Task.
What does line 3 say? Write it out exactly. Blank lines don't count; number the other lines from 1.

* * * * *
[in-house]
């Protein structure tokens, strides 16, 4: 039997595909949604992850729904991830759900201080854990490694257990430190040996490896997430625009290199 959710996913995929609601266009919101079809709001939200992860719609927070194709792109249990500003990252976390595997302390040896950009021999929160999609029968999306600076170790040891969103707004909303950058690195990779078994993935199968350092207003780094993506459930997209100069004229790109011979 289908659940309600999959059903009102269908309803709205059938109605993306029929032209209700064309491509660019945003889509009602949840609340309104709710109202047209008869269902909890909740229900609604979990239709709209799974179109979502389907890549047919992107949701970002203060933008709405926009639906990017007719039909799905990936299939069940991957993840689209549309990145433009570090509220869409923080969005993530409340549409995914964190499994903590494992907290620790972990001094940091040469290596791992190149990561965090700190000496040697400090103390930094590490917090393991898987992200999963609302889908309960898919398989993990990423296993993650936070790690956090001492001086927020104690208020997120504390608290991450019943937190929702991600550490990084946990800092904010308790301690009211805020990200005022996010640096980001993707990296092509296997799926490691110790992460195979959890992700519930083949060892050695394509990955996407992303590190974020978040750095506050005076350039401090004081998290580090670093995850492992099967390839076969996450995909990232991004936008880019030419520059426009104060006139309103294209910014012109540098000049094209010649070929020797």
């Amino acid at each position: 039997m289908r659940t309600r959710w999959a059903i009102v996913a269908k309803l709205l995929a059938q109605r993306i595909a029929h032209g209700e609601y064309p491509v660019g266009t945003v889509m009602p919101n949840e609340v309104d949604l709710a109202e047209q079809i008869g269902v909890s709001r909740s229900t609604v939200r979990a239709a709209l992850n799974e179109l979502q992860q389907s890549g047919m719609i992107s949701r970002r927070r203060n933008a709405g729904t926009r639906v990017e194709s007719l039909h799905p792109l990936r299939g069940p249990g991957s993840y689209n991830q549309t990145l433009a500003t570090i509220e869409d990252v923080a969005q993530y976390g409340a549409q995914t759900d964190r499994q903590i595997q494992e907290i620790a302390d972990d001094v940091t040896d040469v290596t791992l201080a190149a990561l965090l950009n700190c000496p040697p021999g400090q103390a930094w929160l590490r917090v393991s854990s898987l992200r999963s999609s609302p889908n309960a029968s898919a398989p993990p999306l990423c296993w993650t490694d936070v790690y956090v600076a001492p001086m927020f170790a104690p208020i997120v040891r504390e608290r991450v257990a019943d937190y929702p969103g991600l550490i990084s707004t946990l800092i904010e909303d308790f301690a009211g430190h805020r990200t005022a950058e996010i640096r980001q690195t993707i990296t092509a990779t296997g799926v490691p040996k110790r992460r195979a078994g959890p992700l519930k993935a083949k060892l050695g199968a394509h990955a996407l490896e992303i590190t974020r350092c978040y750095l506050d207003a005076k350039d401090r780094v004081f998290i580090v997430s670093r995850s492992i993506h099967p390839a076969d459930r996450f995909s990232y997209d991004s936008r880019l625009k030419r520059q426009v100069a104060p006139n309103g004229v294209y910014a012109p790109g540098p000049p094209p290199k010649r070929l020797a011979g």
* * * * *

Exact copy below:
């Amino acid at each position: 039997m289908r659940t309600r959710w999959a059903i009102v996913a269908k309803l709205l995929a059938q109605r993306i595909a029929h032209g209700e609601y064309p491509v660019g266009t945003v889509m009602p919101n949840e609340v309104d949604l709710a109202e047209q079809i008869g269902v909890s709001r909740s229900t609604v939200r979990a239709a709209l992850n799974e179109l979502q992860q389907s890549g047919m719609i992107s949701r970002r927070r203060n933008a709405g729904t926009r639906v990017e194709s007719l039909h799905p792109l990936r299939g069940p249990g991957s993840y689209n991830q549309t990145l433009a500003t570090i509220e869409d990252v923080a969005q993530y976390g409340a549409q995914t759900d964190r499994q903590i595997q494992e907290i620790a302390d972990d001094v940091t040896d040469v290596t791992l201080a190149a990561l965090l950009n700190c000496p040697p021999g400090q103390a930094w929160l590490r917090v393991s854990s898987l992200r999963s999609s609302p889908n309960a029968s898919a398989p993990p999306l990423c296993w993650t490694d936070v790690y956090v600076a001492p001086m927020f170790a104690p208020i997120v040891r504390e608290r991450v257990a019943d937190y929702p969103g991600l550490i990084s707004t946990l800092i904010e909303d308790f301690a009211g430190h805020r990200t005022a950058e996010i640096r980001q690195t993707i990296t092509a990779t296997g799926v490691p040996k110790r992460r195979a078994g959890p992700l519930k993935a083949k060892l050695g199968a394509h990955a996407l490896e992303i590190t974020r350092c978040y750095l506050d207003a005076k350039d401090r780094v004081f998290i580090v997430s670093r995850s492992i993506h099967p390839a076969d459930r996450f995909s990232y997209d991004s936008r880019l625009k030419r520059q426009v100069a104060p006139n309103g004229v294209y910014a012109p790109g540098p000049p094209p290199k010649r070929l020797a011979g």